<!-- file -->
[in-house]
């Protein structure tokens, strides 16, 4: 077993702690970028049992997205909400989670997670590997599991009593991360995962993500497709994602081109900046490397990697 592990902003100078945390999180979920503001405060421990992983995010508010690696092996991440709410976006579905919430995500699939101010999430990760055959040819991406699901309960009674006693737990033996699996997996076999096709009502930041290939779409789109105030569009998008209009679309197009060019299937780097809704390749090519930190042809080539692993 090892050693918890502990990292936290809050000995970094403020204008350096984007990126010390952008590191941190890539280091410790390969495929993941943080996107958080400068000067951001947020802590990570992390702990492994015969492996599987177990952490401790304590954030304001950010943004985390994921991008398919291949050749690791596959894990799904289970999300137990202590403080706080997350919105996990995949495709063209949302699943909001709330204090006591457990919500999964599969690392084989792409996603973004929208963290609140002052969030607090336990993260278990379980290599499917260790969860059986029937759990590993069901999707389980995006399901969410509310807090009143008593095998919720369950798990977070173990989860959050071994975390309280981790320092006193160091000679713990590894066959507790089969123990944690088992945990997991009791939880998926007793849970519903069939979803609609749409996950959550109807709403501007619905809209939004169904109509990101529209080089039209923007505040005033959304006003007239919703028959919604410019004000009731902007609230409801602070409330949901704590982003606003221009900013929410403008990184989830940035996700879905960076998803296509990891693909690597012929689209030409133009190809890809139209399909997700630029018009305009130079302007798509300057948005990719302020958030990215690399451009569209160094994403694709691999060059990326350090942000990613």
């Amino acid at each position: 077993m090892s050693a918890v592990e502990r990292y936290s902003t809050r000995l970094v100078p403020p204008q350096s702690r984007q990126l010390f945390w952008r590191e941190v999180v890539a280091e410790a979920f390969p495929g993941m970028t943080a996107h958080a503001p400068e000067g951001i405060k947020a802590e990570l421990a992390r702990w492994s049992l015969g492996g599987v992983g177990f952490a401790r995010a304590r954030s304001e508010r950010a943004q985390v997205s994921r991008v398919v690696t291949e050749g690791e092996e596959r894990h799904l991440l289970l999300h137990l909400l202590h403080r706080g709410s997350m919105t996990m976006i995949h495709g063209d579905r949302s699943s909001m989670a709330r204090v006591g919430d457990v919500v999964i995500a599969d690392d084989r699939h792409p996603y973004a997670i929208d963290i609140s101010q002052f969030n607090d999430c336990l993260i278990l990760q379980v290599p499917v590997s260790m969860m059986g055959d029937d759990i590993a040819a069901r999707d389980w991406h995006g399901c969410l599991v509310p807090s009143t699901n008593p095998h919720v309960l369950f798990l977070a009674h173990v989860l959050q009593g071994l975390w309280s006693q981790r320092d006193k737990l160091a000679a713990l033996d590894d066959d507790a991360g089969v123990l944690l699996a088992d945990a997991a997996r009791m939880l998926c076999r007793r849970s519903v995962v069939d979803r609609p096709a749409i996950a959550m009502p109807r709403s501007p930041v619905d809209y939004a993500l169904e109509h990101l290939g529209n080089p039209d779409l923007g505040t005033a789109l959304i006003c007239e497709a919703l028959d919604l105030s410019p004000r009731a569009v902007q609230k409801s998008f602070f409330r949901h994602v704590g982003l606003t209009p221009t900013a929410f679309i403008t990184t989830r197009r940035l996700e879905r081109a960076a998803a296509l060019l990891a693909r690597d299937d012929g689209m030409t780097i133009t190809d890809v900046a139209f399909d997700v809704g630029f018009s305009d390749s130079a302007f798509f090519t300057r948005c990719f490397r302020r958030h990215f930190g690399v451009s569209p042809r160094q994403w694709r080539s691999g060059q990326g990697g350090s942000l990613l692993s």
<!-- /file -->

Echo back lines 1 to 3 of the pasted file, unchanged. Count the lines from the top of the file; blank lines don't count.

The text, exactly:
[in-house]
């Protein structure tokens, strides 16, 4: 077993702690970028049992997205909400989670997670590997599991009593991360995962993500497709994602081109900046490397990697 592990902003100078945390999180979920503001405060421990992983995010508010690696092996991440709410976006579905919430995500699939101010999430990760055959040819991406699901309960009674006693737990033996699996997996076999096709009502930041290939779409789109105030569009998008209009679309197009060019299937780097809704390749090519930190042809080539692993 090892050693918890502990990292936290809050000995970094403020204008350096984007990126010390952008590191941190890539280091410790390969495929993941943080996107958080400068000067951001947020802590990570992390702990492994015969492996599987177990952490401790304590954030304001950010943004985390994921991008398919291949050749690791596959894990799904289970999300137990202590403080706080997350919105996990995949495709063209949302699943909001709330204090006591457990919500999964599969690392084989792409996603973004929208963290609140002052969030607090336990993260278990379980290599499917260790969860059986029937759990590993069901999707389980995006399901969410509310807090009143008593095998919720369950798990977070173990989860959050071994975390309280981790320092006193160091000679713990590894066959507790089969123990944690088992945990997991009791939880998926007793849970519903069939979803609609749409996950959550109807709403501007619905809209939004169904109509990101529209080089039209923007505040005033959304006003007239919703028959919604410019004000009731902007609230409801602070409330949901704590982003606003221009900013929410403008990184989830940035996700879905960076998803296509990891693909690597012929689209030409133009190809890809139209399909997700630029018009305009130079302007798509300057948005990719302020958030990215690399451009569209160094994403694709691999060059990326350090942000990613």
């Amino acid at each position: 077993m090892s050693a918890v592990e502990r990292y936290s902003t809050r000995l970094v100078p403020p204008q350096s702690r984007q990126l010390f945390w952008r590191e941190v999180v890539a280091e410790a979920f390969p495929g993941m970028t943080a996107h958080a503001p400068e000067g951001i405060k947020a802590e990570l421990a992390r702990w492994s049992l015969g492996g599987v992983g177990f952490a401790r995010a304590r954030s304001e508010r950010a943004q985390v997205s994921r991008v398919v690696t291949e050749g690791e092996e596959r894990h799904l991440l289970l999300h137990l909400l202590h403080r706080g709410s997350m919105t996990m976006i995949h495709g063209d579905r949302s699943s909001m989670a709330r204090v006591g919430d457990v919500v999964i995500a599969d690392d084989r699939h792409p996603y973004a997670i929208d963290i609140s101010q002052f969030n607090d999430c336990l993260i278990l990760q379980v290599p499917v590997s260790m969860m059986g055959d029937d759990i590993a040819a069901r999707d389980w991406h995006g399901c969410l599991v509310p807090s009143t699901n008593p095998h919720v309960l369950f798990l977070a009674h173990v989860l959050q009593g071994l975390w309280s006693q981790r320092d006193k737990l160091a000679a713990l033996d590894d066959d507790a991360g089969v123990l944690l699996a088992d945990a997991a997996r009791m939880l998926c076999r007793r849970s519903v995962v069939d979803r609609p096709a749409i996950a959550m009502p109807r709403s501007p930041v619905d809209y939004a993500l169904e109509h990101l290939g529209n080089p039209d779409l923007g505040t005033a789109l959304i006003c007239e497709a919703l028959d919604l105030s410019p004000r009731a569009v902007q609230k409801s998008f602070f409330r949901h994602v704590g982003l606003t209009p221009t900013a929410f679309i403008t990184t989830r197009r940035l996700e879905r081109a960076a998803a296509l060019l990891a693909r690597d299937d012929g689209m030409t780097i133009t190809d890809v900046a139209f399909d997700v809704g630029f018009s305009d390749s130079a302007f798509f090519t300057r948005c990719f490397r302020r958030h990215f930190g690399v451009s569209p042809r160094q994403w694709r080539s691999g060059q990326g990697g350090s942000l990613l692993s």